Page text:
However, the actual code to implement this in any useful way will be pretty long and complex, and describing it would thus neither fit nor fit in this manual very well. The reason for the complexity is that the tool-path can be very long and yet needs to be rendered tens of times per second. To do that, the actual path needs to be cached in OpenGL Vertex Buffer Objects and managed efficiently and with thread safety in mind, which is not an easy task. If you'd like to do that, please contact SpareTimeLabs for assistance and some example code.

Extending G-codes

[See gcodeextension-plugin]

EazyCNC supports a large set of G and M codes, but by no means every G/M code out there.

If you want to support e.g. the M6 tool change with a real tool changer, you can do that by writing a G-code compiler extension.

EazyCNC processes G-codes in two phases.

First, it scans through the complete G-code file and compiles the code into an internal representation that has most of the time-consuming stuff already pre-calculated. This compilation is done before the actual machining starts so there are no time constraints; the somewhat complex tool radius compensation, for example, is done in this stage.

Then at machining time the pre-compiled tool path is converted into actual motor controller movements and I/O commands for the spindle and coolant and whatnot.

Thus any G-code extension needs to hook to both of these phases and have access to the pre-parsed G-code to play ball with the rest of the G-codes and their interpretation.

To create a G-code extension you need to override the onCreateGCodeCompilerExtension method and return an instance of GCodeCompilerExtension (from the package com.eazycnc.gcode). Note that unlike with most other Plugin methods, it is acceptable for more than one plugin to override this method as it is feasible that different plugins could provide support for different G-codes.

The compiler extension needs to implement a single processGcodes method that can then process any G-codes you want. The processGcodes method is called once for each line of the G-code file in the pre-compile phase. The method gets a crack at the line before any built in G-code processing takes place, so a compiler extension can actually process and consume those G-codes that EazyCNC would ordinarily process as well.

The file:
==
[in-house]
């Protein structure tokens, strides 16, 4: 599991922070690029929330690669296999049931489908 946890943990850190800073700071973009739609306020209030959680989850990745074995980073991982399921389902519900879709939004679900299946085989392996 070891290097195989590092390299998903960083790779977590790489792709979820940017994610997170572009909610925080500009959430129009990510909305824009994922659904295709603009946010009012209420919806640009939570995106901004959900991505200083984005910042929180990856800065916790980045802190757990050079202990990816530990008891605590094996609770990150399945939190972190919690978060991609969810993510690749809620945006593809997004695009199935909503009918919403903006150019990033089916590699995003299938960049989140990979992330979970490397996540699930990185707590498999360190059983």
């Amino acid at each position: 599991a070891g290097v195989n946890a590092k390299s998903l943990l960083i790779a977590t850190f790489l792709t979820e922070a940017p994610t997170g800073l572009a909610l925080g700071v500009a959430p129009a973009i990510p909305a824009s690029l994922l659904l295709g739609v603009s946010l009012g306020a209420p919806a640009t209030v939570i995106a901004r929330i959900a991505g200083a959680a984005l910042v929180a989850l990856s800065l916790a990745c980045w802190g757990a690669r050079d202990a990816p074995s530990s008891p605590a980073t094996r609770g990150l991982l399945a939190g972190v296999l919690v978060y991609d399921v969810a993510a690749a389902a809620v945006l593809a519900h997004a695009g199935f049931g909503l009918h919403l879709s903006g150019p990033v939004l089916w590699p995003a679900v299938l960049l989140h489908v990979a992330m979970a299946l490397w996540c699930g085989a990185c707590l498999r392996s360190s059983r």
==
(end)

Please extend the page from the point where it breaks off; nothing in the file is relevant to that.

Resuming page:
The processGcodes method gets a handle to the GCodeCompiler object from which it can query the pre-parsed G-code line.

For example, this is how a compiler extension checks if the line being compiled contains the M6 code:

    if (compiler.getMCode(6))

Note that calling getMCode or getGCode for any code also consumes that code, so EazyCNC will not process that code.

Access to axis words and other words is provided by the GCodeCompiler.getWordValue method. Access to the machine state/parameters is additionally provided. For details, see the javadoc.

Once the compiler extension has found a G-code it wants to process, it does what needs to be done and submits a callback object to be run at machining time when the corresponding G-code line is executed. It does this by creating an instance of com.eazycnc.gcode.Callback and calling addMachCode on the compiler object to insert that callback to EazyCNC's internal pre-processed tool-path.

To put this into concrete terms, here is a complete plugin that processes M6 codes and emits a message to the console at machining time every time an M6 is encountered:

import com.eazycnc.plugin.*;
import com.eazycnc.gcode.*;

public class GCodeExtensionPlugin extends Plugin {
    public GCodeCompilerExtension onCreateGCodeCompilerExtension() {
        return new GCodeCompilerExtension() {
            public void processGcodes(GCodeCompiler compiler) {
                if (compiler.getMCode(6))
                    compiler.addMachCode(() -> System.out.println("EXECUTING M6"));

Notice what a short job the Java 8 Lambda expression makes from creating the callback object!

Implementing a custom motor controller

[no plugin yet demonstrates this]

The motor controller is the part of EazyCNC that implements the low level motor controller at the level of movements, which are specified in steps.

EazyCNC does not implement step-level control of motors because Java is not suitable for implementing microsecond-level control of hardware. Instead, EazyCNC outsources step generation to the TOAD4 controller board. Naturally, TOAD4 is not suitable for every application for various reasons. By implementing a custom motor controller it is possible to interface EazyCNC with other motor controllers, or even special real-time drivers that can do the hard microsecond-level step generation.

To implement a custom motor controller, you need to override the onCreateMotorController method and return a class that implements the MotorController interface in the package com.eazycnc.motorcontroller.

Like all other hardware-related plugins, the motor controller should establish the connection with the actual hardware in the setConnectionState method. Note also that, one way or the other, you need to support the simulated connection state as well.

The main task of the motor controller is to receive movement commands from the EazyCNC movement planner and forward them as fast as possible to the actual hardware. This happens in the queueMove method, which needs to block (not return) until it can forward the movement command. This method gets called on average at the motor update rate, which the user can configure in the Mach Setup/Movement panel.

But there is of course a lot more than this to developing a motor controller. Please see the javadoc for details and don't hesitate to contact SpareTimeLabs for assistance.